When her mother was diagnosed with early Alzheimer's and began to forget how to make the Italian meals that marked her childhood, Yonkers native Barbara Magro decided to save those recipes by publishing a cookbook, aptly titled "Recipes to Remember."
It is heartbreaking to witness the demise of my mother’s memory. Denial was my first reaction; I tried to ignore it and blame it on old age. But in December 2005, as I saw my mother’s memory fail and then heard the diagnosis from the doctor, the reality hit hard. I wept for the loss of the feisty, outspoken mom I knew. The one who always told me to call when I got home, no matter what time it was, the one who told me she didn’t like some of my friends (and I should have listened), and the one who was always making sure I was safe and protected.
Author Barbara Magro (right) with her mother, Carolyn Aloisi Magro, who inspired her to write the cookbook “Recipes to Remember: My Epicurean Journey to Preserve My Mother’s Italian Cooking from Memory Loss.”
After reading many articles and books on what could happen over time, I realized the path could be long and winding. The clock ticks and we all watch as the disease slowly progresses. The little things have become more difficult. Cooking was the first activity that suffered; she couldn’t remember if she had just put an ingredient in one dish or how long another one had already been simmering on the stove. It became clear that the days filled with Mom’s luscious meals, infused with love, were coming to an end. My dad grieves the most about these meals gone by, as he now has to be in charge. Mealtime is just not the same without my mother at the helm.
It was January of 2006 that her cooking regime began to decline. Although we had all commented that she repeated herself more frequently, we called it “old age” and didn’t take much notice. However, several months into the new year, her forgetfulness became more serious. After several tests, my mom, at the age of 79, was diagnosed with severe memory loss, or dementia, which is common in the early stages of Alzheimer’s.
It was then that I realized something about many of the Italian recipes my mother has prepared for years: I never learned to cook them myself, including her wonderful Italian sauce, spaghetti, and meatballs! I also realized how important these traditions were to me, as they symbolize the love our family has shared for generations. Before it was too late, I decided to gather the recipes and create a cookbook, Recipes to Remember: My Epicurean Journey to Preserve My Mother’s Italian Cooking from Memory Loss (AuthorHouse, 2011), which includes all the meals that my family’s life has revolved around for the past 100 years or so.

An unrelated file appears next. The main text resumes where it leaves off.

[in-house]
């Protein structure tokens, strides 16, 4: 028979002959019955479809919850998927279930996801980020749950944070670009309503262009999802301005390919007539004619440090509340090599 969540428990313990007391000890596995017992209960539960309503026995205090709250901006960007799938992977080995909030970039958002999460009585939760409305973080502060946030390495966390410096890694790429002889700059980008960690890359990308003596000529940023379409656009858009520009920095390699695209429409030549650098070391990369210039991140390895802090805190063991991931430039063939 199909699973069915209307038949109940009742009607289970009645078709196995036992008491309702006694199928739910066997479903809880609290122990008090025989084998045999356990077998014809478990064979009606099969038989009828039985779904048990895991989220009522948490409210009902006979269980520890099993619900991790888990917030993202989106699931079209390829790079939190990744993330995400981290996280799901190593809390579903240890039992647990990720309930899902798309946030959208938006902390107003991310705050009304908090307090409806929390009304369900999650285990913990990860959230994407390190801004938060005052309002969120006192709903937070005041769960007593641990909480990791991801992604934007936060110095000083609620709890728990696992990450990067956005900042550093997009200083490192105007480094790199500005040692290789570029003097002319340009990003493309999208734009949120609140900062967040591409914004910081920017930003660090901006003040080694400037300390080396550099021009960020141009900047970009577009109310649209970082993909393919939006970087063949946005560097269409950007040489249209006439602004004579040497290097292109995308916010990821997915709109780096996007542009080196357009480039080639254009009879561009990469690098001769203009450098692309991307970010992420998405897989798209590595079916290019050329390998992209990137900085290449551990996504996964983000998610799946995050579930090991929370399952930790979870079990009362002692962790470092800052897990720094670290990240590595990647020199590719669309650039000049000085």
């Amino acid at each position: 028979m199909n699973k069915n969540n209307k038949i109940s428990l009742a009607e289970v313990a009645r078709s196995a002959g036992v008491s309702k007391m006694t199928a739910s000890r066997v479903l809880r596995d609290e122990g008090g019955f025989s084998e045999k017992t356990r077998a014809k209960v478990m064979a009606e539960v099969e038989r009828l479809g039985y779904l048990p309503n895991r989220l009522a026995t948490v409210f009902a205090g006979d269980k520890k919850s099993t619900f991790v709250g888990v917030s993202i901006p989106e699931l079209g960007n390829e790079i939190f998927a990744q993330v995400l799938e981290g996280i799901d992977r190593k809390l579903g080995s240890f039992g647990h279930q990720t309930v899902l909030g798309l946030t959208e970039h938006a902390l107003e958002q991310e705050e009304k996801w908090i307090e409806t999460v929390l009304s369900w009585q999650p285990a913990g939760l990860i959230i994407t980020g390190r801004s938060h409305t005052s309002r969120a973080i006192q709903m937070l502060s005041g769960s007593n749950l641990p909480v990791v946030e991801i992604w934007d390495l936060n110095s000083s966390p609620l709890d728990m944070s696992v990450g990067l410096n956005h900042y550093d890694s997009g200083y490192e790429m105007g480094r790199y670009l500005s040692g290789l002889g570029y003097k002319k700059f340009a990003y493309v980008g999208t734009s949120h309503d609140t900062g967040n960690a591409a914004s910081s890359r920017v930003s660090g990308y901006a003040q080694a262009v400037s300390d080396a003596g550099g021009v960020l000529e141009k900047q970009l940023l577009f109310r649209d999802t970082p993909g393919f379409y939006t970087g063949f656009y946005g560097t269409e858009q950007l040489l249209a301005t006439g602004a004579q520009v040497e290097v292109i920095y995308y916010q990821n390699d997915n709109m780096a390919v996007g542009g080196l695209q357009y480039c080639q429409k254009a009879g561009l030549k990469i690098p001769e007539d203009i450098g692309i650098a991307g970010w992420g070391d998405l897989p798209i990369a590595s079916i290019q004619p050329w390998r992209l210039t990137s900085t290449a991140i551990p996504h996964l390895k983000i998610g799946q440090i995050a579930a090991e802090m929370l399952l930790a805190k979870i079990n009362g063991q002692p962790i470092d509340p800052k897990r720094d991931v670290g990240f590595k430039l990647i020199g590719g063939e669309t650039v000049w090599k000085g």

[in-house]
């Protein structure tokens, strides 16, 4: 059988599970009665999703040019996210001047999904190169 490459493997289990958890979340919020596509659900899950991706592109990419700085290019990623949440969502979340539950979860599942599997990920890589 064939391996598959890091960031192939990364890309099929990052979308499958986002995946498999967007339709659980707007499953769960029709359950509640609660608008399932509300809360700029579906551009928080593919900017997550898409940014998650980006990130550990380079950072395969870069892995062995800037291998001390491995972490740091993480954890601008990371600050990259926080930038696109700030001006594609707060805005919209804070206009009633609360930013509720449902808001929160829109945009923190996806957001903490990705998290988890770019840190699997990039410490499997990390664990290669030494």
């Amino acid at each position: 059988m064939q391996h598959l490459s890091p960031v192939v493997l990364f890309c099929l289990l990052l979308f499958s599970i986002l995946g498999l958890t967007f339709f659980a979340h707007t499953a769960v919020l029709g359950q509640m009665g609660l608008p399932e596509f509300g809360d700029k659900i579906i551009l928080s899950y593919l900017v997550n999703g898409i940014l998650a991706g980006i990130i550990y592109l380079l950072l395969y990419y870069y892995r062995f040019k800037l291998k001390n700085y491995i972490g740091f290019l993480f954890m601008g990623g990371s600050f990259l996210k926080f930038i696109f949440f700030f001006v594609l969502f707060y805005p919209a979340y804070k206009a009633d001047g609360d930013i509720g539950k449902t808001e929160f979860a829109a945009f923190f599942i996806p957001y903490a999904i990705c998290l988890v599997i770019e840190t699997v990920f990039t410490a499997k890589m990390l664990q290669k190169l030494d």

Although I learned many gourmet recipes during my career and ate at some of the best restaurants in the United States and Australia, quite frankly, my mother’s cooking is better than any Italian restaurant in which I have dined. I realized how fortunate my mother was to have learned these various recipes before her mother and grandmother lost their memories. I felt a sense of urgency to get these written down before she forgot them, as I quickly learned that one of the first activities affected with dementia patients is their ability to cook. Stoves are often removed from dementia patients’ homes, as it is not uncommon for sufferers to put dinner on the stove and then go for a walk around the block while the evening meal burns back home.
Although I took a different spiritual, career, and lifestyle path and experienced many things that no one in my family ever has, I have come full circle to realize how wonderful it is to celebrate with tradition and to appreciate the unity that comes from sharing these traditions with family and friends over a beautiful meal that is made with love.
Spaghetti e Polpette
In a sneak peek at Magro's cookbook, Recipes to Remember, check out her mother's recipe for classic spaghetti and meatballs.
Facts About Alzheimer's
Dementia is the general term for loss of memory and other mental disabilities that are severe enough to interfere with daily life. It is caused by physical changes in the brain. Alzheimer’s disease, a fatal brain disorder, is the most common type of dementia, accounting for 60 to 80 percent of cases. The disease destroys brain cells, causing memory loss, problems with thinking and behavior severe enough to affect work, lifelong hobbies, social life, and basic daily activities.
• As many as 5.4 million Americans are living with Alzheimer’s.
• Every 69 seconds, another American develops Alzheimer’s.
• Alzheimer’s is the seventh-leading cause of death in the United States.
• In 2011, 15 million family and friends provided 17 billion hours of unpaid care to those with Alzheimer’s and other dementias.
• The cost of caring for those with Alzheimer’s to American society was $200 billion in 2011.
• Alzheimer’s disease is on the rise. With an increase of 66 percent between 2000 and 2008, Alzheimer’s is the only cause of death among the top 10 in America with no way to prevent, cure, or slow its progression.
• 80 percent of care provided at home is by family caregivers who find caregiving the number-one stress in their lives.
How you can help: Join the Walk to End Alzheimer’s, which raises awareness and funds for the Alzheimer’s Association and its mission to support research on the disease, provide and enhance care and support for those affected by it, and reduce the risk of dementia through the promotion of brain health.